Today in history: How did Germany’s ‘most dangerous book’ come into existence?

Published on July 18th, 1925, Hitler's 'Mein Kampf' has been described as unreadable but also one of the most powerful and dangerous books of all time. What sparked its publication?

Today in history: How did Germany's 'most dangerous book' come into existence?
'Mein Kampf' at the Institute for Contemporary History in Munich in 2015. Photo: DPA

Adolf HItler's 'political testament', first published on the July 18th, 1925, was directly borne out of the Nazi leader's imprisonment in Landsberg Prison. It followed the failed 'Beer Hall Putsch' – or Hitler's attempt to seize Munich and use it as a base of power in a fight against Germany's Weimar Republic Government – of November 8th, 1925.

Arrested shortly afterwards for treason, he was sentenced to five years in prison, at Landsberg Prison, west of Munich. In actuality he'd serve less than a year. 

The main entrance to the Landsberg prison, as seen in 2014. Photo: DPA

In Landsberg, Hitler would come to the realization that the most effective means by which to achieve power was not by force, but by the ballot box. Thus, with not much to do except grow a belly (contemporary sources describe the food as rather plentiful), Hitler began dictating his vision for Germany. This was typed up by fellow prisoners Emil Maurice and Rudolf Hess, who were both jailed with Hitler following 'the Putsch'. 

Both of Hitler's 'stenographers' would sit at a typewriter in Hitler's cell, as the Führer-to-be lectured on history, racial theory and geopolitics – often in a grandiose, dramatic fashion. Some have speculated that Maurice and Hess heavily edited Hitler's words to improve readability and clarity, and dictation sessions could last several hours. 

Within the book, much of Hitler's dark dream for Germany is outlined. 'Lebensraum', or living space' is a recurrent theme, calling for Germany to subjugate its eastern neighbours in order to give the German 'Volk' room to prosper. His virulent Antisemitism is also brought to the fore, describing the deleterious effect he thought the Jews had on Germany numerous times. 

Originally sold in two volumes and published by Ever Verlag – the Nazi Party's own publishing house, the book sold modestly initially, mostly to Party members over the second half of the 1920s. It was only once the Nazi Party gained power in 1933 that sales approached anything near a 'bestseller'.  

In addition to the sales it made following Hitler's rose to power, the Nazi state otherwise ensured that nearly everybody had a copy – given to them at school, when they married, or when they joined the armed forces. It was hard to avoid during the years of Nazi rule. 

Documents from Hitler's prison stay were auctioned in 2010. The picture shows (L-R) a letter to a car dealership, a visitor card and a document confirming Hitler's admittance as a prisoner at Landsberg. Photo: DPA

Following the war, publication of the book was suppressed for over 70 years, only lifted in 2016 – and only then in a heavily annotated edition that fact-checks Hitler's claims. Even then, there was an outcry in many sections of German society.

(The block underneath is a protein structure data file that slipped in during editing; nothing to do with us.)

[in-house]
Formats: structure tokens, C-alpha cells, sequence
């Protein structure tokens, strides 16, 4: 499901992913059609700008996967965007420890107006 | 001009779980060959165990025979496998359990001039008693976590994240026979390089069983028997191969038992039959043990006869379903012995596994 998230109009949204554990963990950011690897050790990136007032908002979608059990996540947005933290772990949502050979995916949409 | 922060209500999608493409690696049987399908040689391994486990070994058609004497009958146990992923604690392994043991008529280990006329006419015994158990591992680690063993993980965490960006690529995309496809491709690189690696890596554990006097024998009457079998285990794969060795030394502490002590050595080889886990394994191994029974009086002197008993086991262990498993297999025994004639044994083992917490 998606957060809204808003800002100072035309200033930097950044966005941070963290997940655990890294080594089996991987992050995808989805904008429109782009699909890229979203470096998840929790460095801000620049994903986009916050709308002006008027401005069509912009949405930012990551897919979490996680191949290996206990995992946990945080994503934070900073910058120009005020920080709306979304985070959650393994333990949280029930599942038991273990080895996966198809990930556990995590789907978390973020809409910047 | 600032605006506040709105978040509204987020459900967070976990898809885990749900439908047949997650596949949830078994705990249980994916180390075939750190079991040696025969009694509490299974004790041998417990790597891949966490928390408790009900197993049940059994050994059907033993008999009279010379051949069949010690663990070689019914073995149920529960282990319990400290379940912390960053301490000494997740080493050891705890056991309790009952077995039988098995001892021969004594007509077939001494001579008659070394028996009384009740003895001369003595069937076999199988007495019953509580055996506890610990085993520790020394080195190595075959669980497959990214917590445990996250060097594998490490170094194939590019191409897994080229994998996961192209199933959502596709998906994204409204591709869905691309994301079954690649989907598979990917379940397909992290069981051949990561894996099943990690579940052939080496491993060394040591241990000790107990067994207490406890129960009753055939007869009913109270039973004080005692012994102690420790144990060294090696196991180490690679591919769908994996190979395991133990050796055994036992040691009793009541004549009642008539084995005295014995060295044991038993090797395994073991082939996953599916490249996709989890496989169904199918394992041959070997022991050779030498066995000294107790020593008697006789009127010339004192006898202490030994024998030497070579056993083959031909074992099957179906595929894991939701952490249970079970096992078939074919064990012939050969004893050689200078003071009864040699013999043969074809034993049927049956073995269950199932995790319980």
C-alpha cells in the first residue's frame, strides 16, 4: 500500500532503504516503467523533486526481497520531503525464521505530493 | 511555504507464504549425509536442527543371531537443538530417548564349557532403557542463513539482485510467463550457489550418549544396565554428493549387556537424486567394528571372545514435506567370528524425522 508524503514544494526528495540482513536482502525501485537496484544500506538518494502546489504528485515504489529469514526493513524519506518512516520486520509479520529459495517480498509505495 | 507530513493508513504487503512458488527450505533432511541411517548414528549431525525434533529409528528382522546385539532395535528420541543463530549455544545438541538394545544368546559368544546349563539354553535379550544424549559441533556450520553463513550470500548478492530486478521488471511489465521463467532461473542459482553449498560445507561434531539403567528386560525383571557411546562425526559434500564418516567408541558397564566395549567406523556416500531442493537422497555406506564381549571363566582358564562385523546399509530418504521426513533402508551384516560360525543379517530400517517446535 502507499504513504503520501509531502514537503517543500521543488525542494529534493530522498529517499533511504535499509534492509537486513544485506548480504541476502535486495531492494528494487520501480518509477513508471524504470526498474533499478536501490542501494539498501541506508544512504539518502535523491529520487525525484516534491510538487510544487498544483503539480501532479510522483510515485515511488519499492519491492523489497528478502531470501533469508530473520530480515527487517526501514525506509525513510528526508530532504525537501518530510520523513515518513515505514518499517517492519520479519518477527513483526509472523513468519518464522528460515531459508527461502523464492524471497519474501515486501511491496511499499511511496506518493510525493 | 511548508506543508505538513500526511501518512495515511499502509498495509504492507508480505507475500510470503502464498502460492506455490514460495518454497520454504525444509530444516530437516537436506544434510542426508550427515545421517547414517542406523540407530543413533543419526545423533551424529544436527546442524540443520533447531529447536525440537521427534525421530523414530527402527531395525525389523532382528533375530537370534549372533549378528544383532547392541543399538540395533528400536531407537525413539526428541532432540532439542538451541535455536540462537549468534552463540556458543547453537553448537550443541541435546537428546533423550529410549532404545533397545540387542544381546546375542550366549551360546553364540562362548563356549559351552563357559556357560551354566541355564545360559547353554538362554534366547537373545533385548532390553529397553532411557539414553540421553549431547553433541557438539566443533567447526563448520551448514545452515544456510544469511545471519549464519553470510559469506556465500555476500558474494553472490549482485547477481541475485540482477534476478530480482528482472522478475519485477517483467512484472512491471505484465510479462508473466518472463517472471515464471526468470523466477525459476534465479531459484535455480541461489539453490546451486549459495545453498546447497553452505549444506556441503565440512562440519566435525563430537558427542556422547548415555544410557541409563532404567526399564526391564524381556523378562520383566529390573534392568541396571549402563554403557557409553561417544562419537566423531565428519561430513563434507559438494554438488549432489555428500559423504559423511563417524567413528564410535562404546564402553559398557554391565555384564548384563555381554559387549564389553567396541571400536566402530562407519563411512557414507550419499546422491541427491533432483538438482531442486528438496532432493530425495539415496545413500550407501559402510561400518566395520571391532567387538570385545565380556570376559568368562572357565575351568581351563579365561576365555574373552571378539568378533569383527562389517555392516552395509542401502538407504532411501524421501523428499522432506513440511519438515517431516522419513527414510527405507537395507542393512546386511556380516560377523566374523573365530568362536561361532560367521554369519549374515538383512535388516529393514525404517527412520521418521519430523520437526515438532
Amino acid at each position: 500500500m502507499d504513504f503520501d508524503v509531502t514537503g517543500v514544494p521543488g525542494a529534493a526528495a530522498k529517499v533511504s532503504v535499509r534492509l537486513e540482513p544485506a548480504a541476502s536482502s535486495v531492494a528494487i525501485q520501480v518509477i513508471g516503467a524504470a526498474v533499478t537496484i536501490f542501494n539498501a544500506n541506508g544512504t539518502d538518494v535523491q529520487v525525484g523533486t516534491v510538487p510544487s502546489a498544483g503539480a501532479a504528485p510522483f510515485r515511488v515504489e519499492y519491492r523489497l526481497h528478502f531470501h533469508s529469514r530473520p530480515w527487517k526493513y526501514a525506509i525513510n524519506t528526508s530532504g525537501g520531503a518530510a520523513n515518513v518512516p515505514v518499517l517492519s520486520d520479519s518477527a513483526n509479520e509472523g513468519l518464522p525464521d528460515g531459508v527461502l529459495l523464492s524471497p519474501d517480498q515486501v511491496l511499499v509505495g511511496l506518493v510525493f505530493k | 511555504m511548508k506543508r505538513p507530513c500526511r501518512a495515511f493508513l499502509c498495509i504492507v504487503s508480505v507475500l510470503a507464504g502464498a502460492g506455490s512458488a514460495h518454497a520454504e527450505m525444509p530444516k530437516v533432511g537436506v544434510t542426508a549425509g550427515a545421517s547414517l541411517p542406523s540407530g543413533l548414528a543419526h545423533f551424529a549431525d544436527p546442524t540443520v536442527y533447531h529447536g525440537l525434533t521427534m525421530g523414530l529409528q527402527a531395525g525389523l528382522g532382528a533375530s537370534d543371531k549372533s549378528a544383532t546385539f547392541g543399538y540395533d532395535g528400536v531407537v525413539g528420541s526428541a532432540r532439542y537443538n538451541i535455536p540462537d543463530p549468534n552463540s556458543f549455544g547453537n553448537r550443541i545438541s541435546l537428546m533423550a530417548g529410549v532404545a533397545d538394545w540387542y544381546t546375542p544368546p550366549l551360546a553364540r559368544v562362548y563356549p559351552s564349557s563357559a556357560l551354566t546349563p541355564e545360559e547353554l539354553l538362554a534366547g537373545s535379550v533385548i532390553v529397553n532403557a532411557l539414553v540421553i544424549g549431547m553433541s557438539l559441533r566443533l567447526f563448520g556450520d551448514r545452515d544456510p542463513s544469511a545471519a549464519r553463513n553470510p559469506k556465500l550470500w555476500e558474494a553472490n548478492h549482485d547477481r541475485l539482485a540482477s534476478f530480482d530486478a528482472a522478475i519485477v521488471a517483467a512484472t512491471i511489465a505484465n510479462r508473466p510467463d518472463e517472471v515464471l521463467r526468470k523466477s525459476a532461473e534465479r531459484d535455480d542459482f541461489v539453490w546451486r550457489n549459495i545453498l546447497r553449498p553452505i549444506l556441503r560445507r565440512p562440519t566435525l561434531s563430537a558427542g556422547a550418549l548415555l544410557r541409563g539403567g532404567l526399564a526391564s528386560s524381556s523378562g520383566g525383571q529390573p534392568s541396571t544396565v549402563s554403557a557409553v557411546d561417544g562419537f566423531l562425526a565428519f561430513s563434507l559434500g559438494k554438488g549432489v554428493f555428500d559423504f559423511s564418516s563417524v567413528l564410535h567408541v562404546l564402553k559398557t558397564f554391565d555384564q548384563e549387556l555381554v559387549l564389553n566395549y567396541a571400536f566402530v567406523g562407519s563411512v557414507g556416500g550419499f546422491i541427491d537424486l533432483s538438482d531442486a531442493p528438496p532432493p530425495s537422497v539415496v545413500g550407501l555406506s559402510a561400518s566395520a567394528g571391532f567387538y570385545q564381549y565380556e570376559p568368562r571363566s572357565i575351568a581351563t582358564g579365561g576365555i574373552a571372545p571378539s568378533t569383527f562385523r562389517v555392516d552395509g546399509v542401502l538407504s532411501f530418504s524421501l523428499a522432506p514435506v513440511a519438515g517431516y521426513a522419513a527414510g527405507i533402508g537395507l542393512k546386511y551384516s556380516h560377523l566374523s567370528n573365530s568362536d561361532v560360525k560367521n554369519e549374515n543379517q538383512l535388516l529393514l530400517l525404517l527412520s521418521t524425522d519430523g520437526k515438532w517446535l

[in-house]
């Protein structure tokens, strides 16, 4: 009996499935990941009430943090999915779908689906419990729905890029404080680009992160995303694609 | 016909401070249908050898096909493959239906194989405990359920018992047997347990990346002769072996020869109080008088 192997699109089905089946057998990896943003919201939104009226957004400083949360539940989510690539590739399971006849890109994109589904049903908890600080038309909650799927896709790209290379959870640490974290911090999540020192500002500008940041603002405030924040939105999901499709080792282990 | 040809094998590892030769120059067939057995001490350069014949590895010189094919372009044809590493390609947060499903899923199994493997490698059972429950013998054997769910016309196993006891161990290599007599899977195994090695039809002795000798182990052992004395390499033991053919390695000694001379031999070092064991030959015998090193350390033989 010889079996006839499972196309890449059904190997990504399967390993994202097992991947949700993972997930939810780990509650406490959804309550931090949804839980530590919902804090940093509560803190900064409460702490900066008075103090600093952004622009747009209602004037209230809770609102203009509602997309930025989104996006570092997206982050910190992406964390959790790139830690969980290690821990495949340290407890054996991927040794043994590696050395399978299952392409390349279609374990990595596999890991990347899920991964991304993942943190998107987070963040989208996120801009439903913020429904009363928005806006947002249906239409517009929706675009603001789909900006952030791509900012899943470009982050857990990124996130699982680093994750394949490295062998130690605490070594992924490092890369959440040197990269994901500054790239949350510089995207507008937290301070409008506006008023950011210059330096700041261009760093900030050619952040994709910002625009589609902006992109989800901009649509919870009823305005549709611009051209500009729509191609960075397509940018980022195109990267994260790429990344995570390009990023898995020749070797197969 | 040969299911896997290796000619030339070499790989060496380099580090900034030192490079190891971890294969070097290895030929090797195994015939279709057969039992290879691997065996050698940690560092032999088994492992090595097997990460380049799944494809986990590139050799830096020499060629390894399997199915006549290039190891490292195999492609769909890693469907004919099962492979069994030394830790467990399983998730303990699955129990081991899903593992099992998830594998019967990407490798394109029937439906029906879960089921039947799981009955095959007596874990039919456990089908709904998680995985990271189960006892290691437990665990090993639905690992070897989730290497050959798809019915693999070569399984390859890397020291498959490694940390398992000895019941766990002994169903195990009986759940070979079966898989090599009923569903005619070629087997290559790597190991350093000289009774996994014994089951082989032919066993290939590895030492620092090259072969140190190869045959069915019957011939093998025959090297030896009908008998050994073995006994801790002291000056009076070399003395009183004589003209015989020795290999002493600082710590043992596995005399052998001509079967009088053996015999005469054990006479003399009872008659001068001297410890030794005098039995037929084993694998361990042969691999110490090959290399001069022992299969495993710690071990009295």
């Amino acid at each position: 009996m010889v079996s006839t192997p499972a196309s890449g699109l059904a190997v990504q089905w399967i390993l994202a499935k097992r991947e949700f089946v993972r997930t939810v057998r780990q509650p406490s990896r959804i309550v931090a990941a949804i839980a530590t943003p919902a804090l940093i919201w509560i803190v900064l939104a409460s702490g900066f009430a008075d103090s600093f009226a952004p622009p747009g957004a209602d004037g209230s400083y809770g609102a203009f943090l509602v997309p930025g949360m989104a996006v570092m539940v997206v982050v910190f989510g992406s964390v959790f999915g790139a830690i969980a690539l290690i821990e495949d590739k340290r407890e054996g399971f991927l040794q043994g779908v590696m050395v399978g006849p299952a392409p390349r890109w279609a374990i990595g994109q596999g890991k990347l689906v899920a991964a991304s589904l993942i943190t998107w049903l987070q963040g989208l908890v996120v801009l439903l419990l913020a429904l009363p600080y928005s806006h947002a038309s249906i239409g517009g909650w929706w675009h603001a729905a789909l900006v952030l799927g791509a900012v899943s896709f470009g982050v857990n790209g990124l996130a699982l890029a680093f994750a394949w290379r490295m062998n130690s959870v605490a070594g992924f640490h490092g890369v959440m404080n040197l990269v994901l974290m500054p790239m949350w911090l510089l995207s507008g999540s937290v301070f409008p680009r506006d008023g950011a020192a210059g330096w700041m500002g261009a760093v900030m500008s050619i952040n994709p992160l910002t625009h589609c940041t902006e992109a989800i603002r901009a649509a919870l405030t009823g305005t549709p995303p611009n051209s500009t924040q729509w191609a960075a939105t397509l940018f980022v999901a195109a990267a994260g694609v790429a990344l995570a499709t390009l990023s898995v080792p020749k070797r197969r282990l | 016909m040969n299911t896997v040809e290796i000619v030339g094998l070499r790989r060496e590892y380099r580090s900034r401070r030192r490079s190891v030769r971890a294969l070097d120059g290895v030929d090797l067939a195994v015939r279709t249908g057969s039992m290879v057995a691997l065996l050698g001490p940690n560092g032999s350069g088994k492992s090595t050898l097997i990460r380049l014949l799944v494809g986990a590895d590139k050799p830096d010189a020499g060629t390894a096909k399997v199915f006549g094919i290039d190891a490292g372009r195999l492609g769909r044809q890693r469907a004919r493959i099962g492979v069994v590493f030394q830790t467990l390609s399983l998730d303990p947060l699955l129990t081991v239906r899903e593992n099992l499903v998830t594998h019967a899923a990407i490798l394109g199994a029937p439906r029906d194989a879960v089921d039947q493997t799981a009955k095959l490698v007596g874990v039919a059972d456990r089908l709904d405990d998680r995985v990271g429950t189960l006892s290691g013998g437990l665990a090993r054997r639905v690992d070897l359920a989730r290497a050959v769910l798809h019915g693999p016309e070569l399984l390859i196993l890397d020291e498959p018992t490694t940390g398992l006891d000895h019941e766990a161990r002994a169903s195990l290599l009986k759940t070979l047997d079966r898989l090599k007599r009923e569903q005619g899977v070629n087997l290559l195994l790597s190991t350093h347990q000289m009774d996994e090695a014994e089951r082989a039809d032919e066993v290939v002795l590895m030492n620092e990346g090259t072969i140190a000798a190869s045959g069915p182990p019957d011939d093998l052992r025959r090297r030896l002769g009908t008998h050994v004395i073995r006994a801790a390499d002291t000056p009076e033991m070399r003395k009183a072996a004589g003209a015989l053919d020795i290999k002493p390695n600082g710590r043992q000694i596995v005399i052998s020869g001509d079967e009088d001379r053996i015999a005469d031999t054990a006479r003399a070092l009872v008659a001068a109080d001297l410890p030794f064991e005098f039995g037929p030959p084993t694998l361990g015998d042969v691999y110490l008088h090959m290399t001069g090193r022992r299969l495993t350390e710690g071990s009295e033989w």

SEE ALSO: Hitler's 'Mein Kampf' becomes German bestseller, year after reprint

In my opinion, they needn't have bothered. It's when Hitler's words are printed on the page that they lose much of the power they had during his speeches. In fact, given room and space to breathe, most of his prose comes off as the hyperbolic, hateful nonsense it is. 

Put it this way – the book's original title was supposed to be 'Four and a Half Years (of Struggle) Against Lies, Stupidity and Cowardice'. If that doesn't give you an idea of the kind of pompous, half-baked material we're working with here, nothing will! 

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Saxony police probe motorcycling ‘Hitler’

German police said they were investigating after a man dressed as Adolf Hitler rode around a weekend festival in a motorbike sidecar, although he provoked more amusement than outrage.

Saxony police probe motorcycling 'Hitler'
Front of a motorcycle. Photo: DPA

“When people dress up as Adolf Hitler, an investigation is always necessary,” a spokesman for Saxony police told news agency DPA on Monday.

The fake Führer appeared at a classic motorcycle gathering in Augustusburg, near Chemnitz, and was seen in videos of the event posted online.

He sported a toothbrush moustache and was seated in the sidecar of a bike driven by a man dressed as a 1940s-era soldier, complete with World War II-style helmet.

READ ALSO: Outrage grows over Hitler masks on sale in Prague

People are heard laughing as the pair pass by and a policeman guarding the event pulls out his phone with a smile to take photos.

The officer could now face consequences for his failure to step in.

“We would have expected our colleague to put a stop to all this without the least hesitation,” the Saxony police spokesman said.

The officer seen laughing at the impersonator was summoned for a meeting with his superiors and has “acknowledged his misconduct”, a spokesman for the local Chemnitz police told AFP on Tuesday.

Saxony premier Michael Kretschmer also condemned the Hitler pantomime.

“Dressing up as a mass murderer is more than just bad taste,” he tweeted. “This kind of behaviour is unacceptable and shouldn't be repeated.”

Around 1,800 motorcyclists and 7,500 visitors took part in the weekend classic bike festival in Saxony, a region in former communist East Germany that has made headlines for far-right and neo-Nazi activities in recent years.